Goil again declares himself “a bowl-of-noodle kind of guy,” and gives us yet another opportunity to promote the Pink Navy Gay Finishing School. Speaking of which, watching Matt at the chef’s table while they lunch makes us consider nicknaming him Toothy Tile (for those of you who ever read Ted Casablanca’s gossip column), but it was his eyebrows that made us drink and ponder, “Good God, is Jonathan Adler’s eyebrow twitch contagious? And is Kelly immune because of the Botox?”

The designers are informed that the mystery chef likes the Arts & Crafts aesthetic (which should have been a big hint, as the chef turned out to be Tom Colicchio of Craft, Crafsteak, and ‘wichcraft), but it is Carisa who really puts things in perspective, telling us that Arts & Crafts was “this whole, you know, thing that happened in the 20th Century.” We start applying this formulation, and are delighted with the results: World War II / Watergate / Vanilla Ice’s career was this whole, you know, thing that happened in the 20th Century.

The designers are given $40,000 to shop in the PDC, and are allowed to use Yahoo.com for their “tableware needs.” But of course! That’s what we use Yahoo.com for. No wonder those crap Top Design features have been appearing on the Yahoo! front page.

A montage of shopping, the best part of which is Matt asking a shop assistant, “Are those tops reversible?” Miss XaXa squealed in delight. “Make it a double, baby,” she said to us, as we filled her glass. And Matt, possum, if you’d attended the Pink Navy Gay Finishing School, you’d know that the correct term is not “reversible” but “versatile.”

Miss XaXa was cutting limes for the tequila when she heard Matt talking about installing a leather floor, and how it would look “really hawt.” Caught unawares by the subject and the Paris Hilton inflections, she had no choice but to drink straight from the bottle.

The designers did a little unintentional shooting of their own feet, with Michael describing his own project as “simplistic,” and Carisa describing herself as “plastic, colorful, and artificial.”

Todd, meanwhile, channels Judy Garland while worrying about the “clang, clang, clang of these pots.” Unfortunately, we can’t get the song out of our head: “‘Clang, clang, clang,’ went the trolley….”

Then Matt tells us that he’s “trying to think outside the box.” Miss XaXa laughed so hard while trying to drink that she dropped her glass, and we couldn’t look her in the eye as she muttered, “Isn’t he better off adopting the Taco Bell slogan?” She had to get another glass when, later on, she heard Matt say, “Well, you wanted to lay tile,” “I was going to take all of this off and cover it with plastic,” and “drapery treatment.” We hate to expose her like this, but she passed out from the final bout of drinking when Matt kept talking about how his room was inspired by a “dark, wooded area.” Her last words were, “Where are the ‘rest stop’ signs, the state troopers, and Jim McGreevey?”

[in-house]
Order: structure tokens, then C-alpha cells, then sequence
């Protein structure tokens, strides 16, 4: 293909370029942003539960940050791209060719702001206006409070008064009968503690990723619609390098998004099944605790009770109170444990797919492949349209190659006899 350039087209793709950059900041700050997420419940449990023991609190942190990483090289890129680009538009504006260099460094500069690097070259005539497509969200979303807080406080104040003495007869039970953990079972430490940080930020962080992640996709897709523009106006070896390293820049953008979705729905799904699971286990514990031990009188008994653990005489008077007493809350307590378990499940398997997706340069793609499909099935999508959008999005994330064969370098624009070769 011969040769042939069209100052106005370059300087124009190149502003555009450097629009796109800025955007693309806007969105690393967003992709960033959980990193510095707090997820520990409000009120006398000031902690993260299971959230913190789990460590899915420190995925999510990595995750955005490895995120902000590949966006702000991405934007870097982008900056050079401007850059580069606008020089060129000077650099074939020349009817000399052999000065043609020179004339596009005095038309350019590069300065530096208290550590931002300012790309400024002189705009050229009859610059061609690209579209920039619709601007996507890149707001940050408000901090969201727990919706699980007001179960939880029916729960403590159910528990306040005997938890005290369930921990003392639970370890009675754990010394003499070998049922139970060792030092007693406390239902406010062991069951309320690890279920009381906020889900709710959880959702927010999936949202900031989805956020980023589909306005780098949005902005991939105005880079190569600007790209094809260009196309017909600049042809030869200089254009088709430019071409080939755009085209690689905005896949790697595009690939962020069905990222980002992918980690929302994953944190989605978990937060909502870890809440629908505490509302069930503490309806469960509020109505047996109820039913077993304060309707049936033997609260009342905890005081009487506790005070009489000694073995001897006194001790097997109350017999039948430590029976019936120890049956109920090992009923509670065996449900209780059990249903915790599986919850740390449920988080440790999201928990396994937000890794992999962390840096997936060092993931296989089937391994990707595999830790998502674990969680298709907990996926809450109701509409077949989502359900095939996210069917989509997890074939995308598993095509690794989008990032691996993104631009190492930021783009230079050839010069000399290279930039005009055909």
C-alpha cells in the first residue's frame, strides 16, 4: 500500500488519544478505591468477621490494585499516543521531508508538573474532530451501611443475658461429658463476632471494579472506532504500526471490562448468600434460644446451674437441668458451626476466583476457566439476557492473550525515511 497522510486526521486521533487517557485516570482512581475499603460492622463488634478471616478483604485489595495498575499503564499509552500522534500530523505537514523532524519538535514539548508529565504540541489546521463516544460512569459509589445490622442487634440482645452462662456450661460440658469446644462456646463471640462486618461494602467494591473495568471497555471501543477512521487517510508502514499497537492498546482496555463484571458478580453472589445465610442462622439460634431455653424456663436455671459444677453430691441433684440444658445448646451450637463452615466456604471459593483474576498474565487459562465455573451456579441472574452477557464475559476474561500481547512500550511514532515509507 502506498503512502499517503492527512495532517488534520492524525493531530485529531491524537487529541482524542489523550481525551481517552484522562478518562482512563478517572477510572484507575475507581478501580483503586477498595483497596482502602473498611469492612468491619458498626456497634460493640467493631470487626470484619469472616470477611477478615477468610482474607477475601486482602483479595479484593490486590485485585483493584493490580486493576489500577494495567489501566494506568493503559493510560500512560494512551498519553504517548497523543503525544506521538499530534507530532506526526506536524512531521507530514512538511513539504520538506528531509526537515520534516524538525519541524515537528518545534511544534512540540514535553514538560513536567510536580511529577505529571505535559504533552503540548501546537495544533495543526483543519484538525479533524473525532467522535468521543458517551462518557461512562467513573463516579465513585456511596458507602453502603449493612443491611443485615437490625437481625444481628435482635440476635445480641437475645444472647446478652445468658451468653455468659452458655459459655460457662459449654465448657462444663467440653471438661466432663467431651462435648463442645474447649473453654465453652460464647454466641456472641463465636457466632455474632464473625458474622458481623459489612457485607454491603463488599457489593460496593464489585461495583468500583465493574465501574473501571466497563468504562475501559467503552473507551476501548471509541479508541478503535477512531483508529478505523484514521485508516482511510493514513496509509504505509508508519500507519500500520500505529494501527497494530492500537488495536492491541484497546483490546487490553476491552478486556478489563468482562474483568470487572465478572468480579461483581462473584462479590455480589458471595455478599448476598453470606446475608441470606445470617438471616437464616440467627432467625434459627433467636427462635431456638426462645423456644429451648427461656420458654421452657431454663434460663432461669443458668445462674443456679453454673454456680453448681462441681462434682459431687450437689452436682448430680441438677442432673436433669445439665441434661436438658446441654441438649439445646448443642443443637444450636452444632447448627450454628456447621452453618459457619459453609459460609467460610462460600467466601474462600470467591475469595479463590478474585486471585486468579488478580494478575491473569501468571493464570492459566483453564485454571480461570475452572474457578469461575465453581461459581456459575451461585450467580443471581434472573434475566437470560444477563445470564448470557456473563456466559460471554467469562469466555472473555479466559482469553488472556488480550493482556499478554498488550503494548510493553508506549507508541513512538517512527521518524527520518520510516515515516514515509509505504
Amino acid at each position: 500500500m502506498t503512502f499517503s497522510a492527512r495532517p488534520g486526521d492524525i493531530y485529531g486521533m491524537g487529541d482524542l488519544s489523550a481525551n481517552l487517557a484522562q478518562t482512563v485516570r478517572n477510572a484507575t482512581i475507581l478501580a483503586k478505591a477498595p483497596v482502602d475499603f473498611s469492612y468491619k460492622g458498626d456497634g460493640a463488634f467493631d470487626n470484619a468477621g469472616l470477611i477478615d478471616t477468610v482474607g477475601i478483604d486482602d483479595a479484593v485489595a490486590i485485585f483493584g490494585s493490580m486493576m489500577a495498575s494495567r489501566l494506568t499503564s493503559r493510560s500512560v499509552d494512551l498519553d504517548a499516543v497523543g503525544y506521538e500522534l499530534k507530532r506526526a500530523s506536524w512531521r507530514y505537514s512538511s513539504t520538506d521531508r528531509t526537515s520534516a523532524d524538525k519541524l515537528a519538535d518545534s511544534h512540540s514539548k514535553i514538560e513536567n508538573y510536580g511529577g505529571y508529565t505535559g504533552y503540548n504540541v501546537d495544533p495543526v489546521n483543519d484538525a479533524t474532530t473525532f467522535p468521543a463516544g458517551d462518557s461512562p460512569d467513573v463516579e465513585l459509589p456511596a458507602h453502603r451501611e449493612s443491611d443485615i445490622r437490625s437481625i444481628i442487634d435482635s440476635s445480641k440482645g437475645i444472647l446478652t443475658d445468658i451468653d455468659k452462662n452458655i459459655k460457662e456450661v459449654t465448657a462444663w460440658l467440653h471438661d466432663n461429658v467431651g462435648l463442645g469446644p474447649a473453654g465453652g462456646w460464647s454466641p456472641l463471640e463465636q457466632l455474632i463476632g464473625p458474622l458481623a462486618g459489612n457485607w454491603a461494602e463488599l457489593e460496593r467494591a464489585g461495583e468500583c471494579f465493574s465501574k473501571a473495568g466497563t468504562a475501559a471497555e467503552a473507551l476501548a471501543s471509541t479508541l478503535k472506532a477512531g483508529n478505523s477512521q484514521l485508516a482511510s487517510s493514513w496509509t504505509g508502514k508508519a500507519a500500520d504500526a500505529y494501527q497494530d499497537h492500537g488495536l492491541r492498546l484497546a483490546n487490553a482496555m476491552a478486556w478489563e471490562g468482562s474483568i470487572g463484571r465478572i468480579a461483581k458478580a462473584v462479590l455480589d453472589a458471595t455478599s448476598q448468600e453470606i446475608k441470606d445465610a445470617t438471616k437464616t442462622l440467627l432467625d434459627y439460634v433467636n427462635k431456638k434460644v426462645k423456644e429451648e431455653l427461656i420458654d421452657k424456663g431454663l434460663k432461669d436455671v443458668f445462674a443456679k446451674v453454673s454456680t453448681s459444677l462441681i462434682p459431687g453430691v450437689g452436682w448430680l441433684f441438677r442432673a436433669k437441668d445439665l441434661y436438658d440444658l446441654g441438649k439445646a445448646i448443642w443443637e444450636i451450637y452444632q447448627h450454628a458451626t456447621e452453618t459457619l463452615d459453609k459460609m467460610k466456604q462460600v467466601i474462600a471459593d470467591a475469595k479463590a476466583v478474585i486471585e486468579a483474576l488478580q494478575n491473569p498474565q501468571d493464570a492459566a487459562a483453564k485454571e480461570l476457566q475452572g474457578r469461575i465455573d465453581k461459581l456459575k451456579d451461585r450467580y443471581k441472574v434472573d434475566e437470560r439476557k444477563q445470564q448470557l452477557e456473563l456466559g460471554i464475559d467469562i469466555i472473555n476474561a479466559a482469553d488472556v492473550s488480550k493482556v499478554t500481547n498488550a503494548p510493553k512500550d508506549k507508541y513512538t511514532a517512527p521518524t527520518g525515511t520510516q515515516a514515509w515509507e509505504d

She thus missed Matt talking about his wife and daughter, during which we refrained from drinking. And she missed guest judge Tom Colicchio and his bare ankles, and his admission that he loved leather, and his praise of how Matt “worked the leather in.” All of which is just as well, as it might have led to alcohol poisoning.

She also missed Jonathan Adler’s weekly groaner (“This week’s challenge was delicious”) and the call and response between Jonathan’s eyebrows and Goil’s (it’s contagious, we tell you). She missed Kelly turned out as a Gibson Girl cum Restoration fop. And she missed Margaret’s laugh line about Carisa: “I love banquettes, but hers is a little bit big.” It made the judges laugh uproariously, and we think we know why. There’s nothing inherently funny about the line, so why the laugh? Well, because it sounds like Margaret is talking about Carisa and her derrièrre. Now let’s be clear. Of course, Margaret wasn’t actually talking about Carisa or calling her fat or J.Lo-butted. It just sounded that way.

Miss XaXa also missed Andrea winning the challenge, and Michael being sent home, but by passing out, she missed the most important story of all. Granted, given Bravo’s shenanigans during Top Chef and Clippergate, we may be a little prone to donning the tinfoil hat, but we think we’re on to something. We’ve read that Michael has a twin brother, and we suspect that, as with Folger’s Crystals, he was substituted for Michael somewhere in the middle of this episode.

The proof? In the second half of the episode, “Michael” looked more put together than usual, in a flattering shirt and tie. When Carisa complained to him about her carpenter, she was wearing leggings or stretch pants, and not a single nasty comment passed his lips. He simply didn’t take the bait. That’s not Michael. During the judging, he refused to answer the judges’ question as to which contestant’s dining room he wouldn’t eat in. He simply refused to be catty. Again, that’s not Michael. And after he was “latered,” during his final interview, he was conciliatory and mature, and talked about what he had learned, and about “living happily ever after” in a “bubble of splendor.” WTF? This is either splendor on the grass or it’s not Michael. We’re convinced it was the Good Twin. J’accuse! (Or should that be, “Nous accusons!” ?) Well, either way, you get the point. We demand answers. What say the Minions?